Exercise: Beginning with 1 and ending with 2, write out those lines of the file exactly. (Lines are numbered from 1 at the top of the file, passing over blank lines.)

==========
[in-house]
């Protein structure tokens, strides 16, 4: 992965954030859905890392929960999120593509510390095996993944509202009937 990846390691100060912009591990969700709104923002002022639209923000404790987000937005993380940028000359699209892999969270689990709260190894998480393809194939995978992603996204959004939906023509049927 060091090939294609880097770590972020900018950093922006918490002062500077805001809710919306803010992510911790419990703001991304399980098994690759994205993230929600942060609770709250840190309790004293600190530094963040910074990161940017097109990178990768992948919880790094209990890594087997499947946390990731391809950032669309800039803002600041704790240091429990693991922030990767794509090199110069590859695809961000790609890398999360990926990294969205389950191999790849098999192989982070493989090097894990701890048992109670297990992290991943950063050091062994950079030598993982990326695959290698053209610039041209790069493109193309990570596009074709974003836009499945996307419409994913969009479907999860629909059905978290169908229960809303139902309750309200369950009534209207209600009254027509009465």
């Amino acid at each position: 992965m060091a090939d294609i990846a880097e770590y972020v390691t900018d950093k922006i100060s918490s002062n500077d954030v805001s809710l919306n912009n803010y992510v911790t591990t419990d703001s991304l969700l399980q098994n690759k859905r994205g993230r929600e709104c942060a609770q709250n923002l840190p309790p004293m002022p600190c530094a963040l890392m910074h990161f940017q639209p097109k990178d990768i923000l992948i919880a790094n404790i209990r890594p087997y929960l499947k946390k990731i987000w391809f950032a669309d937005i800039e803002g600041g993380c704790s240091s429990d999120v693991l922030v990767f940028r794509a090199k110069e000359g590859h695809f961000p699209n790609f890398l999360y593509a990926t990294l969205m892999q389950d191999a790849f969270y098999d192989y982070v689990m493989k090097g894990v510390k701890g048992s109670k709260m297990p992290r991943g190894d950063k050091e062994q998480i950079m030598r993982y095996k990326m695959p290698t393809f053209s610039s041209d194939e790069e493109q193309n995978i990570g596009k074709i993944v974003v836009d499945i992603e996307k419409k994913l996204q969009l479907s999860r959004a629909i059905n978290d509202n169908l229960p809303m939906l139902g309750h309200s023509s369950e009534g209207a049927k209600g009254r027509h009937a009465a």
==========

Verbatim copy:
[in-house]
């Protein structure tokens, strides 16, 4: 992965954030859905890392929960999120593509510390095996993944509202009937 990846390691100060912009591990969700709104923002002022639209923000404790987000937005993380940028000359699209892999969270689990709260190894998480393809194939995978992603996204959004939906023509049927 060091090939294609880097770590972020900018950093922006918490002062500077805001809710919306803010992510911790419990703001991304399980098994690759994205993230929600942060609770709250840190309790004293600190530094963040910074990161940017097109990178990768992948919880790094209990890594087997499947946390990731391809950032669309800039803002600041704790240091429990693991922030990767794509090199110069590859695809961000790609890398999360990926990294969205389950191999790849098999192989982070493989090097894990701890048992109670297990992290991943950063050091062994950079030598993982990326695959290698053209610039041209790069493109193309990570596009074709974003836009499945996307419409994913969009479907999860629909059905978290169908229960809303139902309750309200369950009534209207209600009254027509009465």